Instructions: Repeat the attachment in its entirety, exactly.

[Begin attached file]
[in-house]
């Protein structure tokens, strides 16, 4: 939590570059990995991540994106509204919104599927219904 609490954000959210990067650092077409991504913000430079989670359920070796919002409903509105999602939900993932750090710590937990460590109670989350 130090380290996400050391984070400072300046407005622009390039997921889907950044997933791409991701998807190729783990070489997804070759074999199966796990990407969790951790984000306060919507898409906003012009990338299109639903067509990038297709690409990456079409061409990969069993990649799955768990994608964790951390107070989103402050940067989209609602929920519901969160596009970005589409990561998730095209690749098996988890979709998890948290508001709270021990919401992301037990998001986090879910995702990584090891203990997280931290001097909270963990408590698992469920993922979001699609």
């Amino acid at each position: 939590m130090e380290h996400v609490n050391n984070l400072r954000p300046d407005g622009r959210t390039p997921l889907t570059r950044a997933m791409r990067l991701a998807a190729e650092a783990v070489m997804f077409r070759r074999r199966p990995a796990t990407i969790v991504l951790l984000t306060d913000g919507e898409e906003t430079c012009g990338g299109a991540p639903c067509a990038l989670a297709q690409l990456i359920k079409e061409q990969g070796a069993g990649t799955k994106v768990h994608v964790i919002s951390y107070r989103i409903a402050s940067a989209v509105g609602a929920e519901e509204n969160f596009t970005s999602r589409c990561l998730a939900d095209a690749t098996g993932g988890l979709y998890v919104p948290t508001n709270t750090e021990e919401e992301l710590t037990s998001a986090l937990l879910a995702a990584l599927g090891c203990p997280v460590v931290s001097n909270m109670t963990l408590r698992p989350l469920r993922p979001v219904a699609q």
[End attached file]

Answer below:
[in-house]
């Protein structure tokens, strides 16, 4: 939590570059990995991540994106509204919104599927219904 609490954000959210990067650092077409991504913000430079989670359920070796919002409903509105999602939900993932750090710590937990460590109670989350 130090380290996400050391984070400072300046407005622009390039997921889907950044997933791409991701998807190729783990070489997804070759074999199966796990990407969790951790984000306060919507898409906003012009990338299109639903067509990038297709690409990456079409061409990969069993990649799955768990994608964790951390107070989103402050940067989209609602929920519901969160596009970005589409990561998730095209690749098996988890979709998890948290508001709270021990919401992301037990998001986090879910995702990584090891203990997280931290001097909270963990408590698992469920993922979001699609």
């Amino acid at each position: 939590m130090e380290h996400v609490n050391n984070l400072r954000p300046d407005g622009r959210t390039p997921l889907t570059r950044a997933m791409r990067l991701a998807a190729e650092a783990v070489m997804f077409r070759r074999r199966p990995a796990t990407i969790v991504l951790l984000t306060d913000g919507e898409e906003t430079c012009g990338g299109a991540p639903c067509a990038l989670a297709q690409l990456i359920k079409e061409q990969g070796a069993g990649t799955k994106v768990h994608v964790i919002s951390y107070r989103i409903a402050s940067a989209v509105g609602a929920e519901e509204n969160f596009t970005s999602r589409c990561l998730a939900d095209a690749t098996g993932g988890l979709y998890v919104p948290t508001n709270t750090e021990e919401e992301l710590t037990s998001a986090l937990l879910a995702a990584l599927g090891c203990p997280v460590v931290s001097n909270m109670t963990l408590r698992p989350l469920r993922p979001v219904a699609q």